-LaTeX. Given the necessary evil of proposal-writing, at least one can do it in a relatively painless way.

-Mark Bittman's The Minimalist Cooks Dinner. Really simple recipes that taste delicious-- see below; also, an incredibly wonderful sauce for salmon that involves lightly browning garlic in olive oil and adding dried tarragon and sherry vinegar to the warm garlicly olive oil (basically, to taste, but let's say 2 parts oil to 1 part vinegar... if anyone cares I'll try to look up the exact quantities tonight). I have no idea why this is so good-- it didn't sound that interesting, but it's spectacular!

-Frozen raw shrimp (also from Bittman). I have always been scared of cooking shrimp. Now I do not know why. Thaw 1 lb of Trader Joe raw shrimp (he recommends shelled, which I used) in the refrigerator overnight and fry it in a medium-size frying pan under medium heat with 1/8 cup olive oil, a tsp cumin, a tsp paprika, salt to taste, pepper, until pink (and the backs are clearly cooked), turning once, don't overcook too much (though you have some leeway). It is better than ANY restaurant shrimp I have EVER had (though to be fair I don't think I usually order shrimp at expensive restaurants).

-Courtesy of xkcd, Federal Reserve Skateboard: A Short Story. Complete with totally awesome surprise ending! The absolute best thing (perhaps only good thing) to come out of the current financial crisis.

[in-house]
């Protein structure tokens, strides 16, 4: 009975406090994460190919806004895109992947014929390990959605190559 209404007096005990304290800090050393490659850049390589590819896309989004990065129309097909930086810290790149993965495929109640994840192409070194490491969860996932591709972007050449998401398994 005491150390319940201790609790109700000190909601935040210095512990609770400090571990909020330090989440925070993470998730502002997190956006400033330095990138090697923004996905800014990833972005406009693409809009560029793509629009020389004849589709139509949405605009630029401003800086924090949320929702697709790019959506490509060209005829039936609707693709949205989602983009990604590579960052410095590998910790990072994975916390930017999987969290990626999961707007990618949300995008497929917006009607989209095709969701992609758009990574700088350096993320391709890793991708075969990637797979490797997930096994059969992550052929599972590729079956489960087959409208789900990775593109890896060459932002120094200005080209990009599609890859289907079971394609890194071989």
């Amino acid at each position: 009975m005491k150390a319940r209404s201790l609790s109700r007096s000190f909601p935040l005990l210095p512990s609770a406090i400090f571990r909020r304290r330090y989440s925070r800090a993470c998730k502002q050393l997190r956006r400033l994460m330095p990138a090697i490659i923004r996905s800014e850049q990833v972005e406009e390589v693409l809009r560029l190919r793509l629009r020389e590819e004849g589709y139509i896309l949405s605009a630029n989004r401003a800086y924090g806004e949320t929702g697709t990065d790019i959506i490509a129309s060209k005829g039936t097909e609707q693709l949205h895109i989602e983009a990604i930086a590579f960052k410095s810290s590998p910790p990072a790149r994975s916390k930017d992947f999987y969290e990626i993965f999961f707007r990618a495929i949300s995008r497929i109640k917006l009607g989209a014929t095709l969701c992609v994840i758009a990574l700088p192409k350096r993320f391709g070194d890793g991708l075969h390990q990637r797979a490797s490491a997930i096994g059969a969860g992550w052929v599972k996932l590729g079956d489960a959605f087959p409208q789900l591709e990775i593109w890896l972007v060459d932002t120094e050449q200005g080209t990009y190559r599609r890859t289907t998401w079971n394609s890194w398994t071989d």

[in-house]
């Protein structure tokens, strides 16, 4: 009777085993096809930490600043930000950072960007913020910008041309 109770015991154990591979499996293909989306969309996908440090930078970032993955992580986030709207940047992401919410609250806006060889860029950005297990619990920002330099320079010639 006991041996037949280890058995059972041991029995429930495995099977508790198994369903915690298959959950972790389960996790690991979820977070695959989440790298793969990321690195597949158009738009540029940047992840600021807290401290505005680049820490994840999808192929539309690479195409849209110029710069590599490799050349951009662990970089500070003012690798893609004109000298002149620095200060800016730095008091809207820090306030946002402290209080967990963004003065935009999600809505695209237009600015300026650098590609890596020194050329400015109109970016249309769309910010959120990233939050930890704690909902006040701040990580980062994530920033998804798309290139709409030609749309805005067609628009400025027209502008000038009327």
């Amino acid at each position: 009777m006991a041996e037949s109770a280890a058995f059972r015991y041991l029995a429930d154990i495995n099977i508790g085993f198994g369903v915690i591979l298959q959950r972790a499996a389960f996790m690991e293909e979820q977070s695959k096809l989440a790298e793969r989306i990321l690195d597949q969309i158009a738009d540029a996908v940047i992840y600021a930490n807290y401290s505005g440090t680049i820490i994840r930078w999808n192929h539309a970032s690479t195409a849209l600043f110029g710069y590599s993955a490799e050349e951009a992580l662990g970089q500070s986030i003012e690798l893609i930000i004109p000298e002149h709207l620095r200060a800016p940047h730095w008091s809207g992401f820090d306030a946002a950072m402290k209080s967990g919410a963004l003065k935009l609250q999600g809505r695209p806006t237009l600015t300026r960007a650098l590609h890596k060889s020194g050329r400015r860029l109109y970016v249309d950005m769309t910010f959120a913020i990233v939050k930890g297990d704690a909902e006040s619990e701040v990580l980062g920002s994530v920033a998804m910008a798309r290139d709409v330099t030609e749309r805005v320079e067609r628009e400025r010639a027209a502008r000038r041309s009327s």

-Sarah Rees Brennan's YA short story "An Old-Fashioned Unicorn's Guide to Courtship." It is no big secret that I read anything [ profile] mistful writes. I'd probably read her laundry list if she decided to post it, because I have confidence that she'd make it hilarious. YMMV; my sense of humor lines up fairly precisely with what she writes.

"Courtship" has the familiar Brennan traits of general hilarity ("The Dowager Duchess Whyte had skin as white as snow, hair as black as ebony and a nose as red as blood, probably because of the secret drinking."), the minor-character-stereotypes-taken-to-hysterical-absurdity, the fantasy romance that's actually kind of sort of based on something, and while I'm laughing and not quite paying attention, I feel an odd shiver and realize she has happily been cutting up my heart into pieces. This, being a short story, didn't really have time to cut it up very much... maybe just a couple of nicks. You couldn't make someone human and let them be hurt.

(Also, an accountant named Miles! Who likes making plans! Was that an intentional reference?)
cahn: (Default)
Slow-cooked Galbi.

Buy some short ribs. Put in slow cooker. No, you don't need to brown it. (Mom laughed at me when I asked.) Mix together soy sauce, water, sugar, and crushed garlic (the kind that comes in a jar is fine), enough to cover the short ribs with. (I think I used about 2 cups water to 1/3 cup soy sauce and 1/4 cup sugar, though I'm not sure because I just dumped it all together without measuring.) Taste. If sauce is too strong and salty, add water. If just too salty, add sugar. If not salty enough, add soy sauce. Add some more garlic (if you are like me and adore garlic). Realize you forgot to add ginger (again, crushed in jar is fine) and a bit of sesame oil, and correct that. Pour over short ribs.

Cook for 6 hours in the slow cooker, or until meat is falling off the bone. Eat lots and lots with rice.

Prep time: less than 5 minutes. This is totally now in my things-to-prepare-when-life-gets-hectic-or-I-get-lazy recipe compartment :)